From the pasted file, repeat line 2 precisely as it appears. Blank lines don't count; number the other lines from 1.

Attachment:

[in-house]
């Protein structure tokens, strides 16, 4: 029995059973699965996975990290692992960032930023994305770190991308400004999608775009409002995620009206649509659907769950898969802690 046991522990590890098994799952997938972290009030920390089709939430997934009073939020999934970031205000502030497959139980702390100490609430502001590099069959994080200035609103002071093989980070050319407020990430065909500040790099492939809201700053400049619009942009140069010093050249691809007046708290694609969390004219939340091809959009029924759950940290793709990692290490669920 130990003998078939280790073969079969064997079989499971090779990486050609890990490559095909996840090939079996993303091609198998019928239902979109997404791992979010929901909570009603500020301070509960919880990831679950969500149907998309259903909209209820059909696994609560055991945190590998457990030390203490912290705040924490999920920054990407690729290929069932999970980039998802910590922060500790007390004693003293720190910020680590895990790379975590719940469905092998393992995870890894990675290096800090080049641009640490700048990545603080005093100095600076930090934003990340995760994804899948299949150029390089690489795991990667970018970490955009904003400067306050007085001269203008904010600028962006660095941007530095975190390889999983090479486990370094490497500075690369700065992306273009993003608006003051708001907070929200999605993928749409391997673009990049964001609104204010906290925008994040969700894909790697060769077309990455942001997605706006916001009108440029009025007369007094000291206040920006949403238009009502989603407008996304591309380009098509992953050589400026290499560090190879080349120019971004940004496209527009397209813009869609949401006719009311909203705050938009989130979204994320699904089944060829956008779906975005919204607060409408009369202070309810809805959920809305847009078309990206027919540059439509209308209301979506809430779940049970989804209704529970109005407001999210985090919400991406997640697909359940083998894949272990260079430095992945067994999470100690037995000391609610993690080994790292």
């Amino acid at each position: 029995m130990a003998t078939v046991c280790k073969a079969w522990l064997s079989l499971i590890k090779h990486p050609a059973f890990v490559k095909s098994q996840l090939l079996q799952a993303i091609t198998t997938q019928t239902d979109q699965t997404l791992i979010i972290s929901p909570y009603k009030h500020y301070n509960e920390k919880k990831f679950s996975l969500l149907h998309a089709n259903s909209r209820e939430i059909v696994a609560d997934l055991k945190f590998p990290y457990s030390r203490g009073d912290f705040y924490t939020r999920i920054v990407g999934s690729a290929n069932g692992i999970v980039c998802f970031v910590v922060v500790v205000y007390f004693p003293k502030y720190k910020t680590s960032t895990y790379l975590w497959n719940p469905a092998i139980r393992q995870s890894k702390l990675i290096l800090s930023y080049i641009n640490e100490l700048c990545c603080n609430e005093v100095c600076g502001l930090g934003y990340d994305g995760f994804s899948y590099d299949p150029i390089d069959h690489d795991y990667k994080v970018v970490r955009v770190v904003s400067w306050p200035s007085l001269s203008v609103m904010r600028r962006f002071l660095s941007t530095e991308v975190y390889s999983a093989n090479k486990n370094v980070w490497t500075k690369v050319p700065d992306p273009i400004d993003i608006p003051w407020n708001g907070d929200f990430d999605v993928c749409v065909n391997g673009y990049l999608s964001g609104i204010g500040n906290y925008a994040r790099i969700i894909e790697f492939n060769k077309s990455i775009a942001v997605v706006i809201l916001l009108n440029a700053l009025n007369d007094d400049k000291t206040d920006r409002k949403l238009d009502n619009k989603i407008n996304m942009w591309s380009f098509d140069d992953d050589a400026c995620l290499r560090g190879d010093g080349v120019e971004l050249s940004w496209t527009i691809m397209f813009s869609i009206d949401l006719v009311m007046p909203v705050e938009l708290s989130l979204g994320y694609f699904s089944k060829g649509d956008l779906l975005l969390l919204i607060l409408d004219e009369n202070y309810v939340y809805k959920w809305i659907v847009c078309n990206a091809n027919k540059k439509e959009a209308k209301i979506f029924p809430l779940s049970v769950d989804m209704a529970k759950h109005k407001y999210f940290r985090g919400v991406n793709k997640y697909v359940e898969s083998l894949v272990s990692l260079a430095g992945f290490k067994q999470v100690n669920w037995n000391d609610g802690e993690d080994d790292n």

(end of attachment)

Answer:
């Protein structure tokens, strides 16, 4: 029995059973699965996975990290692992960032930023994305770190991308400004999608775009409002995620009206649509659907769950898969802690 046991522990590890098994799952997938972290009030920390089709939430997934009073939020999934970031205000502030497959139980702390100490609430502001590099069959994080200035609103002071093989980070050319407020990430065909500040790099492939809201700053400049619009942009140069010093050249691809007046708290694609969390004219939340091809959009029924759950940290793709990692290490669920 130990003998078939280790073969079969064997079989499971090779990486050609890990490559095909996840090939079996993303091609198998019928239902979109997404791992979010929901909570009603500020301070509960919880990831679950969500149907998309259903909209209820059909696994609560055991945190590998457990030390203490912290705040924490999920920054990407690729290929069932999970980039998802910590922060500790007390004693003293720190910020680590895990790379975590719940469905092998393992995870890894990675290096800090080049641009640490700048990545603080005093100095600076930090934003990340995760994804899948299949150029390089690489795991990667970018970490955009904003400067306050007085001269203008904010600028962006660095941007530095975190390889999983090479486990370094490497500075690369700065992306273009993003608006003051708001907070929200999605993928749409391997673009990049964001609104204010906290925008994040969700894909790697060769077309990455942001997605706006916001009108440029009025007369007094000291206040920006949403238009009502989603407008996304591309380009098509992953050589400026290499560090190879080349120019971004940004496209527009397209813009869609949401006719009311909203705050938009989130979204994320699904089944060829956008779906975005919204607060409408009369202070309810809805959920809305847009078309990206027919540059439509209308209301979506809430779940049970989804209704529970109005407001999210985090919400991406997640697909359940083998894949272990260079430095992945067994999470100690037995000391609610993690080994790292």